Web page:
I wish to respond to Joshua Van Benthem’s Motion 312 Comment article. I found the title “For those who are concerned” to be particularly apt, though likely not in the way that the author intended. I’m concerned, alright. I’m concerned about the human rights of women, and those who seek to limit them.
The author argues, because some fetuses might be capable of surviving independently outside of the womb prior to the moment of complete birth, that “there should be a line” at some undetermined point in fetal development at which the fetus would be deemed a person and, thus, aborting it would become a criminal offence. The Parliamentary Committee that would have been created by Motion 312, had it passed, would supposedly have looked at where this “line” ought to be drawn.
I noted that conspicuously absent from the items that would have been addressed by the Committee (as listed by the author) was, “What are the legal impacts and consequences of altering Subsection 223(1) on the fundamental human rights of the mother?” Clearly, the reason this query was omitted is that the answer to it will, in all cases, be that the impact on her rights would be unconscionable, and would render the committee’s other queries moot. While the “viability” of a fetus outside of the womb at any given point of its prenatal development will inevitably vary from case to case, the rights of each individual pregnant woman are necessarily invariable at all times during her pregnancy.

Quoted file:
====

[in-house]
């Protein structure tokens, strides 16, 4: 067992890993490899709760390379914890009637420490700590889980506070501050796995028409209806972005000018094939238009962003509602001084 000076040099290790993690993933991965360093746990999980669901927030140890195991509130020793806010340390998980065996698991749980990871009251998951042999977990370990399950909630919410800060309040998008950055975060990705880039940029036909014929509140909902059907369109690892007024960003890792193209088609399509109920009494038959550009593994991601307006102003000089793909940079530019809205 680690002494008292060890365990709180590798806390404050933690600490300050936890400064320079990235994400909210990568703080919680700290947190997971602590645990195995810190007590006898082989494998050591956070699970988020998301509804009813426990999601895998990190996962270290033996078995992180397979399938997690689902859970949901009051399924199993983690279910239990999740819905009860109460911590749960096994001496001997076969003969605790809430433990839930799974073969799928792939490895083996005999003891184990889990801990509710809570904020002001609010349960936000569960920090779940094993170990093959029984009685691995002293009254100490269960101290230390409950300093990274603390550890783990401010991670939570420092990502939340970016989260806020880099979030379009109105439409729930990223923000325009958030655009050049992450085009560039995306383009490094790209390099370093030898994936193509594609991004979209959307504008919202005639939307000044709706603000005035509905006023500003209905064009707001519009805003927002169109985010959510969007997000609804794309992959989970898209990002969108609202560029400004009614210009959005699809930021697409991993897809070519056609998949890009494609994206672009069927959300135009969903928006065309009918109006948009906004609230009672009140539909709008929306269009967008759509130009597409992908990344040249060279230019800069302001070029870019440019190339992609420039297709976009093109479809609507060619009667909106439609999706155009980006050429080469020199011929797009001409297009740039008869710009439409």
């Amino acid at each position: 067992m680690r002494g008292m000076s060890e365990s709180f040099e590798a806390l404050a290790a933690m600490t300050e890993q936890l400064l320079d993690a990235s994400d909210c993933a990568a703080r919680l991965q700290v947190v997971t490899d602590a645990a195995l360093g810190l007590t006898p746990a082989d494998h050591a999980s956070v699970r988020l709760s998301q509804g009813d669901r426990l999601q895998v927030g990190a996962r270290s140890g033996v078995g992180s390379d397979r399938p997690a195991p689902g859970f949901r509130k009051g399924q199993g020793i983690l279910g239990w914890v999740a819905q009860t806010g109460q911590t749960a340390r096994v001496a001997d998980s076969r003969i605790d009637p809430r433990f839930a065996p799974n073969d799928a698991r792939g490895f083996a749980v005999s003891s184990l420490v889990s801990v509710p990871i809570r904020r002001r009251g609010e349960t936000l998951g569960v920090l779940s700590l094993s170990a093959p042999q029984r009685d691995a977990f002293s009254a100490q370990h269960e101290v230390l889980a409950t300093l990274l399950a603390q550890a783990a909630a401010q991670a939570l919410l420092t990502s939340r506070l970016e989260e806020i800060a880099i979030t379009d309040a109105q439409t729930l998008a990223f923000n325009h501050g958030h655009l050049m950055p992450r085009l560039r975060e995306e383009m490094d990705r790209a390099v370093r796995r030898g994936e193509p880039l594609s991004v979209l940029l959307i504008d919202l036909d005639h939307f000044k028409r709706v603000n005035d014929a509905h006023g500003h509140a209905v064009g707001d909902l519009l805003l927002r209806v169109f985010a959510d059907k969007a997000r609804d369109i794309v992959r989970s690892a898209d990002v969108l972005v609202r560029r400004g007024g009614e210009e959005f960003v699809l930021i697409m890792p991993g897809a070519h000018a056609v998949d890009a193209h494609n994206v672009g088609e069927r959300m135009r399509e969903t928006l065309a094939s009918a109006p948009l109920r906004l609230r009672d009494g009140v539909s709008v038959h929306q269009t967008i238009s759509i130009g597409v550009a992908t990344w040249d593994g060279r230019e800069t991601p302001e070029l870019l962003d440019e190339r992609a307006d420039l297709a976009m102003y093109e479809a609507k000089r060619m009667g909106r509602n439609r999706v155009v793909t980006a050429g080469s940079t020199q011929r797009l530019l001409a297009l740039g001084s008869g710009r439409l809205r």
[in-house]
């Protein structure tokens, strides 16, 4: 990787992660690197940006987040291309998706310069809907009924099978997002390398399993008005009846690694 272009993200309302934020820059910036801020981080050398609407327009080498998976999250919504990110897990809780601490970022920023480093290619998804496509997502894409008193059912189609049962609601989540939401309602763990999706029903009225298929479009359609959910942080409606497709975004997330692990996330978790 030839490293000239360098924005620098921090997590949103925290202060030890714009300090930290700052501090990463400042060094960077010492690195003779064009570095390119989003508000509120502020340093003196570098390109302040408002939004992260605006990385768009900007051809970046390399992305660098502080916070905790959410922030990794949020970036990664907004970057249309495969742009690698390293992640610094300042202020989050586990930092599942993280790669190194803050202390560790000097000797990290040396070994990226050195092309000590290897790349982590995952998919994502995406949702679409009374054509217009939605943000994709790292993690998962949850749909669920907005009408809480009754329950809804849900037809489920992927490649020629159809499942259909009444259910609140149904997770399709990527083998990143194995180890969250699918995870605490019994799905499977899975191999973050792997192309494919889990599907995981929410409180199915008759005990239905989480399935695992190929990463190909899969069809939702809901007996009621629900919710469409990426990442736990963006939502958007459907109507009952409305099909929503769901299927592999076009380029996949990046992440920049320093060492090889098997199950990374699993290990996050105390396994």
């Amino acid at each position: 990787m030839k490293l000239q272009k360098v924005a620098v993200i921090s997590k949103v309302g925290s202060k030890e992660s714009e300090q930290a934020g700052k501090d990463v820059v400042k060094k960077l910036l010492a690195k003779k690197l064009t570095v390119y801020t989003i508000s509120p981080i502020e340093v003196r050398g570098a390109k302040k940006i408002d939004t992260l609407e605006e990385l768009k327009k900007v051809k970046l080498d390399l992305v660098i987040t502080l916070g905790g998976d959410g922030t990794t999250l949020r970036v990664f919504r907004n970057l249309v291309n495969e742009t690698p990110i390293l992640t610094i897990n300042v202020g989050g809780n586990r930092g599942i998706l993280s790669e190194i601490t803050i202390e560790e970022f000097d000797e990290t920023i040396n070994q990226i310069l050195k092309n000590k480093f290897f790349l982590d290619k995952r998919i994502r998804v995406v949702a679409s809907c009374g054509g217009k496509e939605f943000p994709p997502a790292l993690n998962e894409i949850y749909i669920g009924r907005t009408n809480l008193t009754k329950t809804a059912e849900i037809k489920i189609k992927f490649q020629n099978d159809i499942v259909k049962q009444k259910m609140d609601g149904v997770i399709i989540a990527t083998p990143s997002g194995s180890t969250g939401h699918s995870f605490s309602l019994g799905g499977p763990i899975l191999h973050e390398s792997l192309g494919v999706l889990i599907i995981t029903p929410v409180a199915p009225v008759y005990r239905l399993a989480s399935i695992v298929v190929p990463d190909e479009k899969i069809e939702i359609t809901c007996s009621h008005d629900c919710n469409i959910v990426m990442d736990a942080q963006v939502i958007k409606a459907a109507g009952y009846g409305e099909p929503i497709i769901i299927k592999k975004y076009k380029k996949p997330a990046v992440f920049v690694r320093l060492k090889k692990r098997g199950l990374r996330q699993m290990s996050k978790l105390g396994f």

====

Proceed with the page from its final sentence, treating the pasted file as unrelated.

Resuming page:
Turning our minds for a moment to the practical implications of what the author proposes, the notion that pre-natal “viability” can somehow be definitively determined and codified in law borders on absurdity. For example, is this “viability” with or without medical intervention? A baby can be born several months premature and survive with the help of incubators, intravenous nourishment, and other intensive therapies; would this be sufficient to be considered viable? What about the fact that a fetus with a chromosomal or other abnormality would very likely achieve “viability” much later in its development than would a “normal” fetus; were the author’s proposal to take effect, would this not create an untenable difference in legal treatment based on disability? Further, making this determination would necessarily be based on speculation; presumably the fetus would not be excised from the mother and left lying out in the open to see if it lived without her. Any information as to the physical state of the fetus to bolster the speculation would, of course, have to be gained via an invasion of the mother’s physical person. This only serves to highlight, yet again, the inseparability of a woman and her fetus at all moments until complete birth takes place, regardless of its stage of development.
Any attempt to ascribe independent personhood to the contents of a woman’s womb is a clear abuse of that woman’s physical autonomy and human rights. Canada’s highest court decided this in 1988, and no “medical evidence” can justifiably vary it.
Co-Chair, Feminist Legal Forum
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